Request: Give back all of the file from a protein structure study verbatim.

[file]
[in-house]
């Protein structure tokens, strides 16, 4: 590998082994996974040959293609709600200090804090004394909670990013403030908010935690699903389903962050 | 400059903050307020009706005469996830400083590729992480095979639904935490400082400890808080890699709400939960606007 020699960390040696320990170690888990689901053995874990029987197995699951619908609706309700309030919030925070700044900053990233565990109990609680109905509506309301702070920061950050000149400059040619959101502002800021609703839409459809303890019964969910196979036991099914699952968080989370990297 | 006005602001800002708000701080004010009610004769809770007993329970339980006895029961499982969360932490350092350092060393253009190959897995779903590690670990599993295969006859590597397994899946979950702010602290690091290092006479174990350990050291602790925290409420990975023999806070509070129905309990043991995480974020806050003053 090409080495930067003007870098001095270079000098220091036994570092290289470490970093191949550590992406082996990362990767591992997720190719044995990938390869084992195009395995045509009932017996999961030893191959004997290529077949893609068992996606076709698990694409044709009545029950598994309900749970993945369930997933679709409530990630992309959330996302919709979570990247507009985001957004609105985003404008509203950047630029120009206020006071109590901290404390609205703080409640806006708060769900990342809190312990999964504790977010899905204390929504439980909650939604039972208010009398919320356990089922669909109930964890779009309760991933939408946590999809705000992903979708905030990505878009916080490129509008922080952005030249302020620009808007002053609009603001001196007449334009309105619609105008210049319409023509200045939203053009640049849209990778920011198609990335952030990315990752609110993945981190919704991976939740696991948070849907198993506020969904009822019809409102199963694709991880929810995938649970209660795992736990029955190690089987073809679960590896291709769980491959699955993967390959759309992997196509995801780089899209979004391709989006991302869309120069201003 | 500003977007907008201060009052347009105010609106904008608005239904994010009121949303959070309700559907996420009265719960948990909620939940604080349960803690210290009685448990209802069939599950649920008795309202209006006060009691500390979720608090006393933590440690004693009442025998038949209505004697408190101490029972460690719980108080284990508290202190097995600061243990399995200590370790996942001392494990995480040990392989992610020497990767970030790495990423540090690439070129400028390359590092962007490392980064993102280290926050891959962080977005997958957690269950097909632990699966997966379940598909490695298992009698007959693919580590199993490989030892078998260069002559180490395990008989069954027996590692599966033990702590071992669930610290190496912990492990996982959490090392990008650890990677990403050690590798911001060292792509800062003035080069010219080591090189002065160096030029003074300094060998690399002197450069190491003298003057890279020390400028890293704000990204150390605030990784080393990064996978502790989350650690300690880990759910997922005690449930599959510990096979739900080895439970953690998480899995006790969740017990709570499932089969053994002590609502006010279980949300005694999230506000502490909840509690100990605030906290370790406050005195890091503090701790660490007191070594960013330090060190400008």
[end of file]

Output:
[in-house]
């Protein structure tokens, strides 16, 4: 590998082994996974040959293609709600200090804090004394909670990013403030908010935690699903389903962050 | 400059903050307020009706005469996830400083590729992480095979639904935490400082400890808080890699709400939960606007 020699960390040696320990170690888990689901053995874990029987197995699951619908609706309700309030919030925070700044900053990233565990109990609680109905509506309301702070920061950050000149400059040619959101502002800021609703839409459809303890019964969910196979036991099914699952968080989370990297 | 006005602001800002708000701080004010009610004769809770007993329970339980006895029961499982969360932490350092350092060393253009190959897995779903590690670990599993295969006859590597397994899946979950702010602290690091290092006479174990350990050291602790925290409420990975023999806070509070129905309990043991995480974020806050003053 090409080495930067003007870098001095270079000098220091036994570092290289470490970093191949550590992406082996990362990767591992997720190719044995990938390869084992195009395995045509009932017996999961030893191959004997290529077949893609068992996606076709698990694409044709009545029950598994309900749970993945369930997933679709409530990630992309959330996302919709979570990247507009985001957004609105985003404008509203950047630029120009206020006071109590901290404390609205703080409640806006708060769900990342809190312990999964504790977010899905204390929504439980909650939604039972208010009398919320356990089922669909109930964890779009309760991933939408946590999809705000992903979708905030990505878009916080490129509008922080952005030249302020620009808007002053609009603001001196007449334009309105619609105008210049319409023509200045939203053009640049849209990778920011198609990335952030990315990752609110993945981190919704991976939740696991948070849907198993506020969904009822019809409102199963694709991880929810995938649970209660795992736990029955190690089987073809679960590896291709769980491959699955993967390959759309992997196509995801780089899209979004391709989006991302869309120069201003 | 500003977007907008201060009052347009105010609106904008608005239904994010009121949303959070309700559907996420009265719960948990909620939940604080349960803690210290009685448990209802069939599950649920008795309202209006006060009691500390979720608090006393933590440690004693009442025998038949209505004697408190101490029972460690719980108080284990508290202190097995600061243990399995200590370790996942001392494990995480040990392989992610020497990767970030790495990423540090690439070129400028390359590092962007490392980064993102280290926050891959962080977005997958957690269950097909632990699966997966379940598909490695298992009698007959693919580590199993490989030892078998260069002559180490395990008989069954027996590692599966033990702590071992669930610290190496912990492990996982959490090392990008650890990677990403050690590798911001060292792509800062003035080069010219080591090189002065160096030029003074300094060998690399002197450069190491003298003057890279020390400028890293704000990204150390605030990784080393990064996978502790989350650690300690880990759910997922005690449930599959510990096979739900080895439970953690998480899995006790969740017990709570499932089969053994002590609502006010279980949300005694999230506000502490909840509690100990605030906290370790406050005195890091503090701790660490007191070594960013330090060190400008």